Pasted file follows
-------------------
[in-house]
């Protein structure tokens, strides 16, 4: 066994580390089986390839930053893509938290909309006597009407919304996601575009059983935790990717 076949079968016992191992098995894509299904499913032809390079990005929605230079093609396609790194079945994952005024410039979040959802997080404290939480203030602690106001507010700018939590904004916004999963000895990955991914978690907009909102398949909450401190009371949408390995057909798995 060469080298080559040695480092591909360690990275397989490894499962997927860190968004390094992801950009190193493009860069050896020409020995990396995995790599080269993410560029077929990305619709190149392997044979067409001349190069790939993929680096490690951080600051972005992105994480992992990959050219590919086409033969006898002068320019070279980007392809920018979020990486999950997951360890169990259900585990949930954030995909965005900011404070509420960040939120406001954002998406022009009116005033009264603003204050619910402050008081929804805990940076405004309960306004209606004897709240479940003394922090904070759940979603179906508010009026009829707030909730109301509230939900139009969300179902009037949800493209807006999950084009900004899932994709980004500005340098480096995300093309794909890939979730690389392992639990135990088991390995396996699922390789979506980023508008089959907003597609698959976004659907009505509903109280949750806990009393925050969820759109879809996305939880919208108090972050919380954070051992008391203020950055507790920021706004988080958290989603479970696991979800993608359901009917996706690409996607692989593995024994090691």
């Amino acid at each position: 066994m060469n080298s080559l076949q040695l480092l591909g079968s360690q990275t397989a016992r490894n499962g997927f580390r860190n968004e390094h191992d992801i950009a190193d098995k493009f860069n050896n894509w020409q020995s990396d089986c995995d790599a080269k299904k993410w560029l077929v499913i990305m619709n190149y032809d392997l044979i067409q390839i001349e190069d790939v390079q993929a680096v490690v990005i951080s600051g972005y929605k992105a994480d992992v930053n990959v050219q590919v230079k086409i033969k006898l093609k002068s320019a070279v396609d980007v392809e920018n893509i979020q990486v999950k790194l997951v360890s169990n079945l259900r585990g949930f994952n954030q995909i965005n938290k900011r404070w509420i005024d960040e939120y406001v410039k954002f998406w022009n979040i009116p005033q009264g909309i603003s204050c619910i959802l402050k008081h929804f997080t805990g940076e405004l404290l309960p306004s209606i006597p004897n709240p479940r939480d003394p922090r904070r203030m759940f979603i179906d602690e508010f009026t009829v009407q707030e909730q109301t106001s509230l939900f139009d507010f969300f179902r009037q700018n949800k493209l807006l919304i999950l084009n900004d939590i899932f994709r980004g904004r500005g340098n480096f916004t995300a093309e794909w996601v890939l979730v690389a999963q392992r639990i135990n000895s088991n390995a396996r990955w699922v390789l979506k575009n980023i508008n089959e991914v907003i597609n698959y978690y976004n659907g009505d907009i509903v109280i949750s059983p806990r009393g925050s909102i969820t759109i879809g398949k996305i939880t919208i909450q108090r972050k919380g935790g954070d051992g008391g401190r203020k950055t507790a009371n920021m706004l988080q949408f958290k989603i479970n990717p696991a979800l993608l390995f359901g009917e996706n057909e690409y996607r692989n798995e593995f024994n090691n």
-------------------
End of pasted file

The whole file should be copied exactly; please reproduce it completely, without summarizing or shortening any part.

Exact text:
[in-house]
């Protein structure tokens, strides 16, 4: 066994580390089986390839930053893509938290909309006597009407919304996601575009059983935790990717 076949079968016992191992098995894509299904499913032809390079990005929605230079093609396609790194079945994952005024410039979040959802997080404290939480203030602690106001507010700018939590904004916004999963000895990955991914978690907009909102398949909450401190009371949408390995057909798995 060469080298080559040695480092591909360690990275397989490894499962997927860190968004390094992801950009190193493009860069050896020409020995990396995995790599080269993410560029077929990305619709190149392997044979067409001349190069790939993929680096490690951080600051972005992105994480992992990959050219590919086409033969006898002068320019070279980007392809920018979020990486999950997951360890169990259900585990949930954030995909965005900011404070509420960040939120406001954002998406022009009116005033009264603003204050619910402050008081929804805990940076405004309960306004209606004897709240479940003394922090904070759940979603179906508010009026009829707030909730109301509230939900139009969300179902009037949800493209807006999950084009900004899932994709980004500005340098480096995300093309794909890939979730690389392992639990135990088991390995396996699922390789979506980023508008089959907003597609698959976004659907009505509903109280949750806990009393925050969820759109879809996305939880919208108090972050919380954070051992008391203020950055507790920021706004988080958290989603479970696991979800993608359901009917996706690409996607692989593995024994090691």
């Amino acid at each position: 066994m060469n080298s080559l076949q040695l480092l591909g079968s360690q990275t397989a016992r490894n499962g997927f580390r860190n968004e390094h191992d992801i950009a190193d098995k493009f860069n050896n894509w020409q020995s990396d089986c995995d790599a080269k299904k993410w560029l077929v499913i990305m619709n190149y032809d392997l044979i067409q390839i001349e190069d790939v390079q993929a680096v490690v990005i951080s600051g972005y929605k992105a994480d992992v930053n990959v050219q590919v230079k086409i033969k006898l093609k002068s320019a070279v396609d980007v392809e920018n893509i979020q990486v999950k790194l997951v360890s169990n079945l259900r585990g949930f994952n954030q995909i965005n938290k900011r404070w509420i005024d960040e939120y406001v410039k954002f998406w022009n979040i009116p005033q009264g909309i603003s204050c619910i959802l402050k008081h929804f997080t805990g940076e405004l404290l309960p306004s209606i006597p004897n709240p479940r939480d003394p922090r904070r203030m759940f979603i179906d602690e508010f009026t009829v009407q707030e909730q109301t106001s509230l939900f139009d507010f969300f179902r009037q700018n949800k493209l807006l919304i999950l084009n900004d939590i899932f994709r980004g904004r500005g340098n480096f916004t995300a093309e794909w996601v890939l979730v690389a999963q392992r639990i135990n000895s088991n390995a396996r990955w699922v390789l979506k575009n980023i508008n089959e991914v907003i597609n698959y978690y976004n659907g009505d907009i509903v109280i949750s059983p806990r009393g925050s909102i969820t759109i879809g398949k996305i939880t919208i909450q108090r972050k919380g935790g954070d051992g008391g401190r203020k950055t507790a009371n920021m706004l988080q949408f958290k989603i479970n990717p696991a979800l993608l390995f359901g009917e996706n057909e690409y996607r692989n798995e593995f024994n090691n």